CRATER LAKE — Ongoing effects from federal sequestration — automatic spending cuts that took effect earlier this year and are expected to continue in 2014 — may mean cutbacks in programs at Crater Lake National Park.

CRATER LAKE — Ongoing effects from federal sequestration — automatic spending cuts that took effect earlier this year and are expected to continue in 2014 — may mean cutbacks in programs at Crater Lake National Park.

Park Superintendent Craig Ackerman said the ongoing automatic cuts created by sequestration and an expected 1 percent federal pay raise will reduce the park's budget by $100,000 to $150,000 in 2014, or 2 to 3 percent of the park's current operating budget of $5 million. Combined with previous cuts, the new cuts would mean the park's budget has been reduced more than $500,000 since 2012.

This year's sequestration cuts were handled by not filling some vacant positions that resulted from transfers or retirements. He said the next round will likely result in the continued closure of the Lost Creek Campground, eliminating most seasonal positions and halting nonessential snowplowing, which means the East Rim Drive would be required to melt on its own.

"You are likely to see a significantly reduced presence at the park," Ackerman said.

Future budget reductions at Crater Lake, Oregon's only national park, could result in cuts to permanent staff that might result in combining various jobs.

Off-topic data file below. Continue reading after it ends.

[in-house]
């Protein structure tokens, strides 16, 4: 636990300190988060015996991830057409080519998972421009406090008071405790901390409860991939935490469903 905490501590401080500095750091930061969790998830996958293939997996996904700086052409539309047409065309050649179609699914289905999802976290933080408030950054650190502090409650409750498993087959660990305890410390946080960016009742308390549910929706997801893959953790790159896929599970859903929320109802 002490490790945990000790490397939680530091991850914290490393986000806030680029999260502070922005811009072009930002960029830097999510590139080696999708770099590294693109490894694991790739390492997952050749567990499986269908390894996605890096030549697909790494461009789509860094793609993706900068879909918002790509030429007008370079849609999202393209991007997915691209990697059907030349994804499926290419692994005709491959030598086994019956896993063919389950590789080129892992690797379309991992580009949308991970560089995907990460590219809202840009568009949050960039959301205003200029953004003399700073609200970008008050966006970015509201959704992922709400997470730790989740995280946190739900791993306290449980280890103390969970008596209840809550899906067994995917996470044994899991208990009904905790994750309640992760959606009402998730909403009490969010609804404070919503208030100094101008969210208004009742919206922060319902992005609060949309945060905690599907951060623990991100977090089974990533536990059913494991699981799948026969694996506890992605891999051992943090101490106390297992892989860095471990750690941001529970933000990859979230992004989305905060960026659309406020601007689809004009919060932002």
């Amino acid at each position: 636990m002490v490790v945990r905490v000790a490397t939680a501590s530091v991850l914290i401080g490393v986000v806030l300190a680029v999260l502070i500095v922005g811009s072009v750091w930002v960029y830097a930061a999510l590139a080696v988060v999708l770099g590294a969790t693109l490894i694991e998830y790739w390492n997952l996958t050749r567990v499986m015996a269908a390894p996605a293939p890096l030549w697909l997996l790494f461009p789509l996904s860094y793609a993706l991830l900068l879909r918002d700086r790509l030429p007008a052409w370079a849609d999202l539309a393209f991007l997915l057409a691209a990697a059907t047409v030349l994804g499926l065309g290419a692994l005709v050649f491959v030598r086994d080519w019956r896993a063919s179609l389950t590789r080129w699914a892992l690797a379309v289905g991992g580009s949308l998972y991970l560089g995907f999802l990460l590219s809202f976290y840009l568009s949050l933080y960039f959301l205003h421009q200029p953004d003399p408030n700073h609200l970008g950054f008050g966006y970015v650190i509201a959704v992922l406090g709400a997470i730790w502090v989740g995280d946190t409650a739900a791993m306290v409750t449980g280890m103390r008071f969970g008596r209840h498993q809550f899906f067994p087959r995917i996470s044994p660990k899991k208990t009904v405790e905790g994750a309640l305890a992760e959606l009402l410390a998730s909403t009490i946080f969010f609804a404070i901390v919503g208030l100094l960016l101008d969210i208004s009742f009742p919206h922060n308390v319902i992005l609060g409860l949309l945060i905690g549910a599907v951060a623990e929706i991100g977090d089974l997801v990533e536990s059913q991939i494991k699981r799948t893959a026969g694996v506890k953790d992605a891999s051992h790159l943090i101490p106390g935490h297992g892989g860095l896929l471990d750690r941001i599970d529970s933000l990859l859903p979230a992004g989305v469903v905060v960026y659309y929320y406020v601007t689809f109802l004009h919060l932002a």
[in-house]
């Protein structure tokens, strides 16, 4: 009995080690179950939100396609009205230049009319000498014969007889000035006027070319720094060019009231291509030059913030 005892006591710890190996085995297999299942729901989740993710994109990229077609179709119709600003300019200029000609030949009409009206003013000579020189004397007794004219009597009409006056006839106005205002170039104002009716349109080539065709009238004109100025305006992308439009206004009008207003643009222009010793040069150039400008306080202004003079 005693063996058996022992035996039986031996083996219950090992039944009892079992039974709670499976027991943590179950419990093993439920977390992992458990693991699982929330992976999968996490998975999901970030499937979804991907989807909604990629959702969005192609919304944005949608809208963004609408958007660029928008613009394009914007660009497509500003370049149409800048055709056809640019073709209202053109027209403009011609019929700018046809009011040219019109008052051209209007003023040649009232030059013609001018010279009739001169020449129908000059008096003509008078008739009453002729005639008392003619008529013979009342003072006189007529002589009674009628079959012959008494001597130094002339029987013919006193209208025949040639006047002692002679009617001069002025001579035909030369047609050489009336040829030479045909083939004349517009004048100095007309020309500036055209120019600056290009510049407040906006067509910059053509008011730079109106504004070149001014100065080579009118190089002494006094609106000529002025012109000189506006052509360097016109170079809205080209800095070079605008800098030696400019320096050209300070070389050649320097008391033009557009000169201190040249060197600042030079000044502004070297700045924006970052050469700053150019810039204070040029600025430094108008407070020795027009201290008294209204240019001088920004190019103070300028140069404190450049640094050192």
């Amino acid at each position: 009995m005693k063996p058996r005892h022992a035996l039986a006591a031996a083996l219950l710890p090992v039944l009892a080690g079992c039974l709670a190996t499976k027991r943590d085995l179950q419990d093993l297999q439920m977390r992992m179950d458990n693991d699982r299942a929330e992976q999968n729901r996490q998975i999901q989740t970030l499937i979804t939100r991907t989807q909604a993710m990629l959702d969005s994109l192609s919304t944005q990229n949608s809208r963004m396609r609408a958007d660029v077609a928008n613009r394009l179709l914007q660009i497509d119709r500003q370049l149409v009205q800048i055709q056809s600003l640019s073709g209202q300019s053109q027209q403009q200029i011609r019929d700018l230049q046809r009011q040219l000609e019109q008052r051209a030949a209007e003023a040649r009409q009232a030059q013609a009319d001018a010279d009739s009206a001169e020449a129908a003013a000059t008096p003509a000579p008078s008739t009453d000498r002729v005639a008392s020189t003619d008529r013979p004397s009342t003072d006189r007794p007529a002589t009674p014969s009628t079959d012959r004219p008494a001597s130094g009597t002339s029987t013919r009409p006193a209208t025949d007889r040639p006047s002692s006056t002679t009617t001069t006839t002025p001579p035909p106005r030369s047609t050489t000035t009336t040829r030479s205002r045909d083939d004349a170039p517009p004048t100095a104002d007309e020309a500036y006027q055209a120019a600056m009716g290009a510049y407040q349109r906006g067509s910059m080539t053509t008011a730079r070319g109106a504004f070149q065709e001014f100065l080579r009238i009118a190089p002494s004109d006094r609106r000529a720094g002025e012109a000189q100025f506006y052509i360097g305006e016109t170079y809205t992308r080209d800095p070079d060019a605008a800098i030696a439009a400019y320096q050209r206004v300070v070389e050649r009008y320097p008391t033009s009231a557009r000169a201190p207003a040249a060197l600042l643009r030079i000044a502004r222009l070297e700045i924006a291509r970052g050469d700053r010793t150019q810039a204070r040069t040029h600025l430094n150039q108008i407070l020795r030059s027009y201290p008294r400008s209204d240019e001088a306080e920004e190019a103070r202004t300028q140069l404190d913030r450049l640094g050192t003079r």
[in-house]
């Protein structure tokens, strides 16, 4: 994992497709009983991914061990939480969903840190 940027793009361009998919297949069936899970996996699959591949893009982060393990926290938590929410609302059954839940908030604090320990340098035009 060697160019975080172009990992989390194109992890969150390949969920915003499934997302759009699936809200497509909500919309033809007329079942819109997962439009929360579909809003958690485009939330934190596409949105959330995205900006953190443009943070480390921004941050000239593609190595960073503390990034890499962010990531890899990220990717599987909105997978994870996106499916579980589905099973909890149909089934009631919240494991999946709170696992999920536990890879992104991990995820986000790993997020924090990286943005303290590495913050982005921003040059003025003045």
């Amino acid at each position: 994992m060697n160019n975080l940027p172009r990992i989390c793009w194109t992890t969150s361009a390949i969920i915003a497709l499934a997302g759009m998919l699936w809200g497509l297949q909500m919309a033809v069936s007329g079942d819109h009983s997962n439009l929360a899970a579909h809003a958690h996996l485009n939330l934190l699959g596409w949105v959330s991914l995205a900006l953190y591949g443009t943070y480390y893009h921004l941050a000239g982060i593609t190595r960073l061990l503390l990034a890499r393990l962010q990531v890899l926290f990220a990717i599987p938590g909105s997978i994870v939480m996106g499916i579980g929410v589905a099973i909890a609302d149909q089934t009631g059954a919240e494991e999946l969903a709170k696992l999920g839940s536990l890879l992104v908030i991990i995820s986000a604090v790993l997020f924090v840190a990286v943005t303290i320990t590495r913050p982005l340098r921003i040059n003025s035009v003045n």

Ackerman said it's unknown if the ongoing impasse over the federal budget will result in another federal government shutdown in January. He said last summer's 16-day shutdown resulted in the loss of an estimated $15,000 to $25,000 in park entrance fees, and also impacted income to Xanterra, the park concessionaire that operates the Crater Lake Lodge and other park facilities, and the Crater Lake Trolley. Xanterra officials estimated the shutdown cost the company more than $300,000.

Ironically, the lost fees and visitation came during a year that, based on early figures, was among the busiest. Receipts from park entrance fees and Crater Lake Natural History Association outlets were higher than in previous years.

"I've never seen it so busy," Marsha McCabe, the park's chief of interpretation, said of last summer's visitation.

McCabe said the parking area by the administration building was opened to handle overflow parking in the Munson Valley area. At times, Rim Village was closed because its parking areas were filled.

She also lamented an impact of the federal shutdown, noting more than 1,200 school youths who had planned visits through the school-in-the-parks program were turned away — "That was one of the saddest parts of the closure." Efforts were made to fill openings when the park reopened, but not always successfully.